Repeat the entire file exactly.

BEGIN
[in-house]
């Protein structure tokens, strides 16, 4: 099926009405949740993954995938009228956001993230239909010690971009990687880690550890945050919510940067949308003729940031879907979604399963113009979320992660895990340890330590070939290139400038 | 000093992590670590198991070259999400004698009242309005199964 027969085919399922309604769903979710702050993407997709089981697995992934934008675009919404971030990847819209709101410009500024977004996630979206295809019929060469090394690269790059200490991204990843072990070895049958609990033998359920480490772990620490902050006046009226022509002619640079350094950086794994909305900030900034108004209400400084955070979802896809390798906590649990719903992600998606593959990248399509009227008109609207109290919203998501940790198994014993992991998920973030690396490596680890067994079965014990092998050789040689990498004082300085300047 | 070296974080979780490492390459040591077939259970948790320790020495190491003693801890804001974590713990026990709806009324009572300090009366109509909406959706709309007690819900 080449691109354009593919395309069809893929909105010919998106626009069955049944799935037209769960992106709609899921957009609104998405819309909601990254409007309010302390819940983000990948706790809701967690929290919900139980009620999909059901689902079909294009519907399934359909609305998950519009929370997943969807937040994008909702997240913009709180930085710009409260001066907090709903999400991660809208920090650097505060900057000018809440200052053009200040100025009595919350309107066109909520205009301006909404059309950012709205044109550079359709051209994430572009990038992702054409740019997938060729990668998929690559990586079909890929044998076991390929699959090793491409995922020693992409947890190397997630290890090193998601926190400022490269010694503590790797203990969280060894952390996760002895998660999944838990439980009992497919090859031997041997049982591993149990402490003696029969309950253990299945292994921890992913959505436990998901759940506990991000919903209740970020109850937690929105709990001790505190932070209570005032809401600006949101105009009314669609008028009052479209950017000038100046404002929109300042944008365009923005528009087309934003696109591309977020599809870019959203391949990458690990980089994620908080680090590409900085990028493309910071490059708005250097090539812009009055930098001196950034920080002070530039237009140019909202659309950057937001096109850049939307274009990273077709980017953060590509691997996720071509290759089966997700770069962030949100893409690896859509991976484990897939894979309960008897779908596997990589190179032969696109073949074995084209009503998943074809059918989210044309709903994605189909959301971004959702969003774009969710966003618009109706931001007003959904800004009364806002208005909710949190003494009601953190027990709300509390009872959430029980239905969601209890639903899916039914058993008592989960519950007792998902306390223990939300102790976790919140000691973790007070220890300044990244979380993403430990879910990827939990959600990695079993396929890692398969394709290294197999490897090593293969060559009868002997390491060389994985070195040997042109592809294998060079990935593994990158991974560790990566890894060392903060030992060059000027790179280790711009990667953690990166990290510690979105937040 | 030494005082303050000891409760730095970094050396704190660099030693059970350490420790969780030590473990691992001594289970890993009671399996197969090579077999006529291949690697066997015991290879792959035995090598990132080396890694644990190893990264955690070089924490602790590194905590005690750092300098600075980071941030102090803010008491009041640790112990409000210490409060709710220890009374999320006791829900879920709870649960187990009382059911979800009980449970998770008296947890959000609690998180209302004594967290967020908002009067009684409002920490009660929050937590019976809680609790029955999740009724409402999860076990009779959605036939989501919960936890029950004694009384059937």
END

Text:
[in-house]
């Protein structure tokens, strides 16, 4: 099926009405949740993954995938009228956001993230239909010690971009990687880690550890945050919510940067949308003729940031879907979604399963113009979320992660895990340890330590070939290139400038 | 000093992590670590198991070259999400004698009242309005199964 027969085919399922309604769903979710702050993407997709089981697995992934934008675009919404971030990847819209709101410009500024977004996630979206295809019929060469090394690269790059200490991204990843072990070895049958609990033998359920480490772990620490902050006046009226022509002619640079350094950086794994909305900030900034108004209400400084955070979802896809390798906590649990719903992600998606593959990248399509009227008109609207109290919203998501940790198994014993992991998920973030690396490596680890067994079965014990092998050789040689990498004082300085300047 | 070296974080979780490492390459040591077939259970948790320790020495190491003693801890804001974590713990026990709806009324009572300090009366109509909406959706709309007690819900 080449691109354009593919395309069809893929909105010919998106626009069955049944799935037209769960992106709609899921957009609104998405819309909601990254409007309010302390819940983000990948706790809701967690929290919900139980009620999909059901689902079909294009519907399934359909609305998950519009929370997943969807937040994008909702997240913009709180930085710009409260001066907090709903999400991660809208920090650097505060900057000018809440200052053009200040100025009595919350309107066109909520205009301006909404059309950012709205044109550079359709051209994430572009990038992702054409740019997938060729990668998929690559990586079909890929044998076991390929699959090793491409995922020693992409947890190397997630290890090193998601926190400022490269010694503590790797203990969280060894952390996760002895998660999944838990439980009992497919090859031997041997049982591993149990402490003696029969309950253990299945292994921890992913959505436990998901759940506990991000919903209740970020109850937690929105709990001790505190932070209570005032809401600006949101105009009314669609008028009052479209950017000038100046404002929109300042944008365009923005528009087309934003696109591309977020599809870019959203391949990458690990980089994620908080680090590409900085990028493309910071490059708005250097090539812009009055930098001196950034920080002070530039237009140019909202659309950057937001096109850049939307274009990273077709980017953060590509691997996720071509290759089966997700770069962030949100893409690896859509991976484990897939894979309960008897779908596997990589190179032969696109073949074995084209009503998943074809059918989210044309709903994605189909959301971004959702969003774009969710966003618009109706931001007003959904800004009364806002208005909710949190003494009601953190027990709300509390009872959430029980239905969601209890639903899916039914058993008592989960519950007792998902306390223990939300102790976790919140000691973790007070220890300044990244979380993403430990879910990827939990959600990695079993396929890692398969394709290294197999490897090593293969060559009868002997390491060389994985070195040997042109592809294998060079990935593994990158991974560790990566890894060392903060030992060059000027790179280790711009990667953690990166990290510690979105937040 | 030494005082303050000891409760730095970094050396704190660099030693059970350490420790969780030590473990691992001594289970890993009671399996197969090579077999006529291949690697066997015991290879792959035995090598990132080396890694644990190893990264955690070089924490602790590194905590005690750092300098600075980071941030102090803010008491009041640790112990409000210490409060709710220890009374999320006791829900879920709870649960187990009382059911979800009980449970998770008296947890959000609690998180209302004594967290967020908002009067009684409002920490009660929050937590019976809680609790029955999740009724409402999860076990009779959605036939989501919960936890029950004694009384059937």